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New Exception To The Exclusionary Rule And Fourth Amendment Suppression Issues


PEOPLE V TOLENTINO : New York Court of Appeals,

IMPORTANT NOTE: THE U.S. SUPREME COURT HAD GRANTED CERTIORARI TO HEAR THIS CASE AND ORAL ARGUMENT WAS SET FOR MARCH 21, 2011. ON MARCH 29, 2011 THE SUPREME COURT REVERSED ITS DECISION TO GRANT CERTIORARI AND DISMISSED THE WRIT OF CERTIORARI AS “IMPROVIDENTLY” GRANTED.

2010 NY Slip Op 02643, Decided March 30, 2010

Issue : Whether evidence already possessed by a governmental agency is subject to suppression and the exclusionary rule as a result of an illegal search and seizure under the Fourth Amendment.

Held : No, evidence already in possession of a governmental agency is not subject to suppression or the exclusionary rule because of an illegal search and seizure.

On New Year’s day in 2005 the defendant, José Tolentino, was driving his car on Broadway in New York City. The police stopped him for playing music too loudly and ran a computer check with the Department of Motor Vehicles. The check revealed that the defendant’s license was suspended and he was subsequently arrested. As part of his Omnibus motion he sought to suppress his driving record, alleging that the police unlawfully stopped his car and that his driving record was obtained as fruit of a Fourth Amendment violation.

The defendant argued the steps required to obtain a DMV record are the stop of the vehicle and getting the driver’s name or a drivers license number. He further argued that his DMV records would not have been obtained but for the police illegality. The trial court denied his request for a Mapp hearing, holding that an individual does not possess a legitimate expectation of privacy in files maintained by the DMV.

The Defendant pleaded guilty to aggravated unlicensed operation of a motor vehicle in the first degree and received a sentence of 5 years probation. He appealed to the Appellate Division, First Department where the trial court was unanimously affirmed. People v. Tolentino, 59 A.D.3d 298 (1st Dept. 2009).

The New York Court of Appeals held that evidence already in the possession of a governmental agency is not subject to suppression or the exclusionary rule as the result of an illegal search and seizure under the Fourth Amendment.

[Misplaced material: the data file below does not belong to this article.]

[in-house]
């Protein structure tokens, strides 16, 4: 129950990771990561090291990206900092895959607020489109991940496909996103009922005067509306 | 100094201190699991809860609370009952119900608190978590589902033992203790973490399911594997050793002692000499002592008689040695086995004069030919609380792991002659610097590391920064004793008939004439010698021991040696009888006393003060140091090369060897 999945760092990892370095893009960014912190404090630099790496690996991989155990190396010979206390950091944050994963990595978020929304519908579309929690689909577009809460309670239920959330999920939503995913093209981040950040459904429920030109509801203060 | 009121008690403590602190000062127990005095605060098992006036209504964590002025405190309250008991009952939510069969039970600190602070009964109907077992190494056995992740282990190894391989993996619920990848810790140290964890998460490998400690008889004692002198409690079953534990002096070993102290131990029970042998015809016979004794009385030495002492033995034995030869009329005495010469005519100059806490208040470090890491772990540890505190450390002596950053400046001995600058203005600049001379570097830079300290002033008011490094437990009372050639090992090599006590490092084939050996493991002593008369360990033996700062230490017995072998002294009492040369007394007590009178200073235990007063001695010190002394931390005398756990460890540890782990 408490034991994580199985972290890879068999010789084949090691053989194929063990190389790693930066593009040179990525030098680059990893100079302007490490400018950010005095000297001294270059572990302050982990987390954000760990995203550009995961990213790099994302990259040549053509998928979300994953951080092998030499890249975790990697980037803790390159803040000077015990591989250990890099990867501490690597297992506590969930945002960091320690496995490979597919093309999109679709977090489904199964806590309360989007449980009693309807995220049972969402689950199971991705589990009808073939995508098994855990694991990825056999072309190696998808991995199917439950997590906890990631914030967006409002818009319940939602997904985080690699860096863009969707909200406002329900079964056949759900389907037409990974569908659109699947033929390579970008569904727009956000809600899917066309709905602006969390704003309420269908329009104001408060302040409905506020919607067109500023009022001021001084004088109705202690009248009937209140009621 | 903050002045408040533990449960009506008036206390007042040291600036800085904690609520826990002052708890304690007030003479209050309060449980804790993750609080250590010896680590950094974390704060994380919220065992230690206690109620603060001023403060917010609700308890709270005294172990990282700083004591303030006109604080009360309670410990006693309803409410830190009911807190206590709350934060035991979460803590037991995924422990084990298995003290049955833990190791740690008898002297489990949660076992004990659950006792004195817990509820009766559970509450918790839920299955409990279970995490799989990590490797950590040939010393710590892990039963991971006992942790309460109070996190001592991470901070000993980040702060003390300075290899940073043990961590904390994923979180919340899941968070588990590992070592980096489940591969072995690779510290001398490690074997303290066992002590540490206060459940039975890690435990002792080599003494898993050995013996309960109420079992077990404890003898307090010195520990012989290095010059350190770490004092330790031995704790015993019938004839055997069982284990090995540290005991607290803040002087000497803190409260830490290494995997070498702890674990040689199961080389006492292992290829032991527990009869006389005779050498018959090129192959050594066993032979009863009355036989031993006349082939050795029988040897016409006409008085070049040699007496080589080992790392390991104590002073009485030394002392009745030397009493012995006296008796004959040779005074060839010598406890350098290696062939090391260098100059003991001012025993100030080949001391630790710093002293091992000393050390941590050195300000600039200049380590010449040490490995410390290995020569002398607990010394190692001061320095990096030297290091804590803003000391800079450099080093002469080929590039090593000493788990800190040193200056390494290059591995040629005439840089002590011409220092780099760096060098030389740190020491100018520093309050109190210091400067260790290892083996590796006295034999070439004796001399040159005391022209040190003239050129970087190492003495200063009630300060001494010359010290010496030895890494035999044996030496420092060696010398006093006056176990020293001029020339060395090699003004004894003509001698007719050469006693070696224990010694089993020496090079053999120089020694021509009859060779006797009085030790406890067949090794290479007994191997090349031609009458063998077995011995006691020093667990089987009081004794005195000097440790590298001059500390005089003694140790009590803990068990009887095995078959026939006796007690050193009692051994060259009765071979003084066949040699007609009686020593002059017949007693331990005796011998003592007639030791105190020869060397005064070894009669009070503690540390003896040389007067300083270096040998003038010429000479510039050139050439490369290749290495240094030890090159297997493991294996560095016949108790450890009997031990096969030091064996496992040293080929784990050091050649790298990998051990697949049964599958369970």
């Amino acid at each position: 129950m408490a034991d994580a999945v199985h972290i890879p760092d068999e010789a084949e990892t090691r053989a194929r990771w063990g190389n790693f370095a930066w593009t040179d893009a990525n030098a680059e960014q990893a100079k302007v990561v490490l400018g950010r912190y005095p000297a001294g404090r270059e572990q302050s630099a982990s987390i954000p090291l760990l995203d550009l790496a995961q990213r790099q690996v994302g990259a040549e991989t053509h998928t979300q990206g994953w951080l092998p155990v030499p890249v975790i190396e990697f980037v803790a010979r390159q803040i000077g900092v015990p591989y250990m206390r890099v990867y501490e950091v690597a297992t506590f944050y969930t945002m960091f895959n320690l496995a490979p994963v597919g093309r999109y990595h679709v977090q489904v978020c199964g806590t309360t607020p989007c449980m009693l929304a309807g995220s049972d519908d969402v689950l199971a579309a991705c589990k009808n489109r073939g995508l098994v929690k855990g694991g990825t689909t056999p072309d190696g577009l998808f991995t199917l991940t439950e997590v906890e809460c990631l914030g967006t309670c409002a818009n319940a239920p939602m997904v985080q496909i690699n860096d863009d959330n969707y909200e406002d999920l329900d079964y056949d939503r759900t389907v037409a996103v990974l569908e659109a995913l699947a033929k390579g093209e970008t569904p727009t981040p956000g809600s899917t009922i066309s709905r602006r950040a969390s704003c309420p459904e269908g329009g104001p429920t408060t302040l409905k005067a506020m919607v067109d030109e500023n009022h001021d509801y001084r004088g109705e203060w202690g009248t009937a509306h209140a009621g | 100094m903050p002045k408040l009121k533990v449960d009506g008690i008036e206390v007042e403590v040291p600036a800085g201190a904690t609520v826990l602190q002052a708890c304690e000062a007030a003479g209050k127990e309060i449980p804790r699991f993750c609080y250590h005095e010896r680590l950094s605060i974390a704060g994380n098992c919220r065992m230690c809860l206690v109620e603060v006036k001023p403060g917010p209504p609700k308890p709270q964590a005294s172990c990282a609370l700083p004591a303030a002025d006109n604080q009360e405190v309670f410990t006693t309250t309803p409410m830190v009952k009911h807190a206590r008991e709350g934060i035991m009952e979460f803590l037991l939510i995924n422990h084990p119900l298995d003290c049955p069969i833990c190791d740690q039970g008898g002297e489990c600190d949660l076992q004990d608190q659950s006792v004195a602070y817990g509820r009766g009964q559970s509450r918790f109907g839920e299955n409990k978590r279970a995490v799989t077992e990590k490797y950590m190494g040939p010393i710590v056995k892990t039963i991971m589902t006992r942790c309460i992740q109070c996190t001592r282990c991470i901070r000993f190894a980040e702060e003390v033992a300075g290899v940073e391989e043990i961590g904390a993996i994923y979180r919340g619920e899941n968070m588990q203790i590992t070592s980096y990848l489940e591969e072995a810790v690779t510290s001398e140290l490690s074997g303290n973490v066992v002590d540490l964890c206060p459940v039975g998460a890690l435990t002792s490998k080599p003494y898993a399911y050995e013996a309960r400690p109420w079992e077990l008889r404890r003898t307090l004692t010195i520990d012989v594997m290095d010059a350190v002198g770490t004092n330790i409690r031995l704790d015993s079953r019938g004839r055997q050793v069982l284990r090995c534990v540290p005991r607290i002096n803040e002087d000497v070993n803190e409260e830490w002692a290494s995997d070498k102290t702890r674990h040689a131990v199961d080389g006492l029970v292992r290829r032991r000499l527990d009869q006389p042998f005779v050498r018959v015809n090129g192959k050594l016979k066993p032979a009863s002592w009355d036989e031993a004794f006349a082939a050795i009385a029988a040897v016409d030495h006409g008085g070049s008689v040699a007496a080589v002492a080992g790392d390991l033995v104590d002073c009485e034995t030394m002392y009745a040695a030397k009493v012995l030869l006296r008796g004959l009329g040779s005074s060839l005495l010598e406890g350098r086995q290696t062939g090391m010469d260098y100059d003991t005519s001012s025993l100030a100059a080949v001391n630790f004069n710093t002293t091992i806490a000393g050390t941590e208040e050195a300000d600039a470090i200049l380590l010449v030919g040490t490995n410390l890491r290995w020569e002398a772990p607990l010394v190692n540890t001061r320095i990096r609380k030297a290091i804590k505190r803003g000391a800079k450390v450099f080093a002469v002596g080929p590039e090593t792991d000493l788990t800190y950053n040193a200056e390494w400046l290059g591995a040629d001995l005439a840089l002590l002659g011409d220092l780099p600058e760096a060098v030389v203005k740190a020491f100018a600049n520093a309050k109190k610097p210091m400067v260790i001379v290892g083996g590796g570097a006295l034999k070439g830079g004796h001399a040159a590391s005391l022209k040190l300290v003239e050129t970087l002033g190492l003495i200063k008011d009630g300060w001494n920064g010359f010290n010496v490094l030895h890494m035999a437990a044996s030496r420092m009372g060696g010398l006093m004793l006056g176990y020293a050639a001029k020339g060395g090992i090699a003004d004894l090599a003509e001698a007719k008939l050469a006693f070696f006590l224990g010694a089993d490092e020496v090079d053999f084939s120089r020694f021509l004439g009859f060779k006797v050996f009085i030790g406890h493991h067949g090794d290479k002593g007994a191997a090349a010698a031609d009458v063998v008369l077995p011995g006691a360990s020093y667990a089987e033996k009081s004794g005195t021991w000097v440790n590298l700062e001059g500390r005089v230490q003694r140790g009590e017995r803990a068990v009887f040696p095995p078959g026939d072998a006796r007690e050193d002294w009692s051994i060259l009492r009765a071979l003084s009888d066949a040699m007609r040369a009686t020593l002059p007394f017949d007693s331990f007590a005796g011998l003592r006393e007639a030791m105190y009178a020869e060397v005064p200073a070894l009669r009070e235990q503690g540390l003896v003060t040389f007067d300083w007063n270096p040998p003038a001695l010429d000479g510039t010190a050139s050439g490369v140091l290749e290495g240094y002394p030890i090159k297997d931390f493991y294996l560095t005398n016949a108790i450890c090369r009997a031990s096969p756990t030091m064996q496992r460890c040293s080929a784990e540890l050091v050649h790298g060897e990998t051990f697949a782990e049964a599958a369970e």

The Court of Appeals relied on the case of INS v. Lopez-Mendoza , 468 U.S. 1032 (1984) where the US Supreme Court held that the body or identity of the defendant in a criminal or civil proceeding is never suppressable as a fruit of an unlawful arrest, even if it is conceded that an unlawful arrest, search or interrogation occurred. The Court of Appeals agreed with this reasoning and held that there is no sanction when an illegal arrest only leads to discovery of the man’s identity and that merely leads to the official file or other independent evidence.

The rationale for this exception to the exclusionary rule was that the exclusionary rule enjoins the government from benefiting from evidence it has unlawfully obtained; it does not reach backward to obtained information that was in official hands prior to any illegality.

The Court of Appeals also relied on People v. Pleasant , 54 NY2d 972 (1981) where defendant was illegally arrested in Suffolk County ( surprisingly ) and it was later discovered that he possessed a gun used in a robbery in Bronx County. Suffolk police conveyed this information to Bronx police who retrieved the defendant’s photograph and showed it to the robbery victims, who positively identify the defendant. In that case the Court of Appeals rejected the notion that a photographic identification should be suppressed as the fruit of an illegal arrest because it was only the defendant’s identity that was obtained as a result of the unlawful seizure and the photographs and it was not an exploitation of the antecedent illegality because they were obtained from a source independent of the unlawful arrest. The court analogized that the DMV records in this case were obtained by the police from a source independent of the claimed illegal stop.

The Court of Appeals also distinguished this case from two United States Supreme Court cases: Davis v. Mississippi , 394 U.S. 721, (1969) and Hayes v. Florida , 470 U.S. 811(1985). In those cases the defendants were illegally stopped for the purpose of obtaining evidence – fingerprints – that would connect the defendants to the crimes under investigation. The “identity evidence” was not pre-existing. Additionally, the fingerprints were used not to establish the identities of the individuals apprehended but to connect those individual fingerprints to latent fingerprints recovered from the crime scene.

The Court Of Appeals stated “we merely hold that a defendant may not invoke the fruit of the poisonous tree doctrine when the only link between improper police activity and the disputed evidence is that the police learned the defendants name.”